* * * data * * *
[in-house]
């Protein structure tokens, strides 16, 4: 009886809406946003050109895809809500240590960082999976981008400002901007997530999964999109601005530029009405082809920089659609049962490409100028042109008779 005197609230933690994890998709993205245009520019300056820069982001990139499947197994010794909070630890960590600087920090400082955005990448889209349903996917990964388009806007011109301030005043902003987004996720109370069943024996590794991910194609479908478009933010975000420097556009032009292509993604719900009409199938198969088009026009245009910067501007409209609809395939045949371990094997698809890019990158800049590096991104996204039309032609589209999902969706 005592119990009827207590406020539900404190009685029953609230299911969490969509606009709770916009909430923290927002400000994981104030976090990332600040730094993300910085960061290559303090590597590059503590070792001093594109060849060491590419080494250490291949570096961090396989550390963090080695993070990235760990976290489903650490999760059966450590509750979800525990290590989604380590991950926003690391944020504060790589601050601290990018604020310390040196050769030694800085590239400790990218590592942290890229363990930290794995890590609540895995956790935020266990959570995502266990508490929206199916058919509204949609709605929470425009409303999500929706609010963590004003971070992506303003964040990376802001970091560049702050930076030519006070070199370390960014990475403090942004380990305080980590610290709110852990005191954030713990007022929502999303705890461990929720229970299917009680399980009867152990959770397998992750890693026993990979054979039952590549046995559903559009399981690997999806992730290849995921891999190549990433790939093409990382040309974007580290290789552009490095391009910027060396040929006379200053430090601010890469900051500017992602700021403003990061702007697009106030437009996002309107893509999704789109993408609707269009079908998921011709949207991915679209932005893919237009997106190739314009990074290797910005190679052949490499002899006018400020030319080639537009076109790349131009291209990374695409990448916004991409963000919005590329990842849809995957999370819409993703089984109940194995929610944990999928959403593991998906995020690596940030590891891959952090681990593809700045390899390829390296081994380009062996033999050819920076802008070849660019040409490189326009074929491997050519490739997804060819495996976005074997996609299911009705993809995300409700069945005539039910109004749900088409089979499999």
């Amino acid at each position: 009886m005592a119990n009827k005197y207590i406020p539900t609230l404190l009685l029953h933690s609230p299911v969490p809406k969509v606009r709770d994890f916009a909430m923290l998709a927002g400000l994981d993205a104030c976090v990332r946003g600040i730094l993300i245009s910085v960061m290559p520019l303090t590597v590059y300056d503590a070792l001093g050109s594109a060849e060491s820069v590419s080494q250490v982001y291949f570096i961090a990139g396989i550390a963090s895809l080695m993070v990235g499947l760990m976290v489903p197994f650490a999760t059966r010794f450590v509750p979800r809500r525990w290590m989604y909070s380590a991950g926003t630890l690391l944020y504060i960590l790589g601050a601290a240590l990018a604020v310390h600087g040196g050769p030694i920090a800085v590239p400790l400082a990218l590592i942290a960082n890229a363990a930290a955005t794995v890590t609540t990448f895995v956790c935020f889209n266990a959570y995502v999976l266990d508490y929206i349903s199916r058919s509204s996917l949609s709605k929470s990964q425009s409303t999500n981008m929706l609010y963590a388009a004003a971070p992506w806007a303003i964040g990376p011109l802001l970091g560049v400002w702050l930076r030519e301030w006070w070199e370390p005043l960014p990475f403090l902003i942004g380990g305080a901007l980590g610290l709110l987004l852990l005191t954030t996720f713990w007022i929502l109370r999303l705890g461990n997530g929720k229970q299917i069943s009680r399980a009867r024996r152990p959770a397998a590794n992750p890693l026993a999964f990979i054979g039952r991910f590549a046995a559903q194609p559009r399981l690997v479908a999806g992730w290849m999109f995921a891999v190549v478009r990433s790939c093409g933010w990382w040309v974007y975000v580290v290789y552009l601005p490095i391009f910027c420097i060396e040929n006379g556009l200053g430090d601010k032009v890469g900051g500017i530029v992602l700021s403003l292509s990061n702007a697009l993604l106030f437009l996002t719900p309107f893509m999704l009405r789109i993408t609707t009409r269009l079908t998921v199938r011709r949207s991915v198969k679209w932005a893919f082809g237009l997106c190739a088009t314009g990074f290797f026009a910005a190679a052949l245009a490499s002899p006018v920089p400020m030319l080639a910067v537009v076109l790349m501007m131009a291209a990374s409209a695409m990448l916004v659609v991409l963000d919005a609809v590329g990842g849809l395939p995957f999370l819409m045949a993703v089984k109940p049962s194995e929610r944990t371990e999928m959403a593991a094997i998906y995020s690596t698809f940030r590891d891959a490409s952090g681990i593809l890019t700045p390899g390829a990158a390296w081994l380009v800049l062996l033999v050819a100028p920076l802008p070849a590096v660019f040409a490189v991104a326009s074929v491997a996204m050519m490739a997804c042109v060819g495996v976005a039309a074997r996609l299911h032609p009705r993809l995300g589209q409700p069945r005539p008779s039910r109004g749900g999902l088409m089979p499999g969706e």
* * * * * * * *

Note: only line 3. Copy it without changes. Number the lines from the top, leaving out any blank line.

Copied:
């Amino acid at each position: 009886m005592a119990n009827k005197y207590i406020p539900t609230l404190l009685l029953h933690s609230p299911v969490p809406k969509v606009r709770d994890f916009a909430m923290l998709a927002g400000l994981d993205a104030c976090v990332r946003g600040i730094l993300i245009s910085v960061m290559p520019l303090t590597v590059y300056d503590a070792l001093g050109s594109a060849e060491s820069v590419s080494q250490v982001y291949f570096i961090a990139g396989i550390a963090s895809l080695m993070v990235g499947l760990m976290v489903p197994f650490a999760t059966r010794f450590v509750p979800r809500r525990w290590m989604y909070s380590a991950g926003t630890l690391l944020y504060i960590l790589g601050a601290a240590l990018a604020v310390h600087g040196g050769p030694i920090a800085v590239p400790l400082a990218l590592i942290a960082n890229a363990a930290a955005t794995v890590t609540t990448f895995v956790c935020f889209n266990a959570y995502v999976l266990d508490y929206i349903s199916r058919s509204s996917l949609s709605k929470s990964q425009s409303t999500n981008m929706l609010y963590a388009a004003a971070p992506w806007a303003i964040g990376p011109l802001l970091g560049v400002w702050l930076r030519e301030w006070w070199e370390p005043l960014p990475f403090l902003i942004g380990g305080a901007l980590g610290l709110l987004l852990l005191t954030t996720f713990w007022i929502l109370r999303l705890g461990n997530g929720k229970q299917i069943s009680r399980a009867r024996r152990p959770a397998a590794n992750p890693l026993a999964f990979i054979g039952r991910f590549a046995a559903q194609p559009r399981l690997v479908a999806g992730w290849m999109f995921a891999v190549v478009r990433s790939c093409g933010w990382w040309v974007y975000v580290v290789y552009l601005p490095i391009f910027c420097i060396e040929n006379g556009l200053g430090d601010k032009v890469g900051g500017i530029v992602l700021s403003l292509s990061n702007a697009l993604l106030f437009l996002t719900p309107f893509m999704l009405r789109i993408t609707t009409r269009l079908t998921v199938r011709r949207s991915v198969k679209w932005a893919f082809g237009l997106c190739a088009t314009g990074f290797f026009a910005a190679a052949l245009a490499s002899p006018v920089p400020m030319l080639a910067v537009v076109l790349m501007m131009a291209a990374s409209a695409m990448l916004v659609v991409l963000d919005a609809v590329g990842g849809l395939p995957f999370l819409m045949a993703v089984k109940p049962s194995e929610r944990t371990e999928m959403a593991a094997i998906y995020s690596t698809f940030r590891d891959a490409s952090g681990i593809l890019t700045p390899g390829a990158a390296w081994l380009v800049l062996l033999v050819a100028p920076l802008p070849a590096v660019f040409a490189v991104a326009s074929v491997a996204m050519m490739a997804c042109v060819g495996v976005a039309a074997r996609l299911h032609p009705r993809l995300g589209q409700p069945r005539p008779s039910r109004g749900g999902l088409m089979p499999g969706e």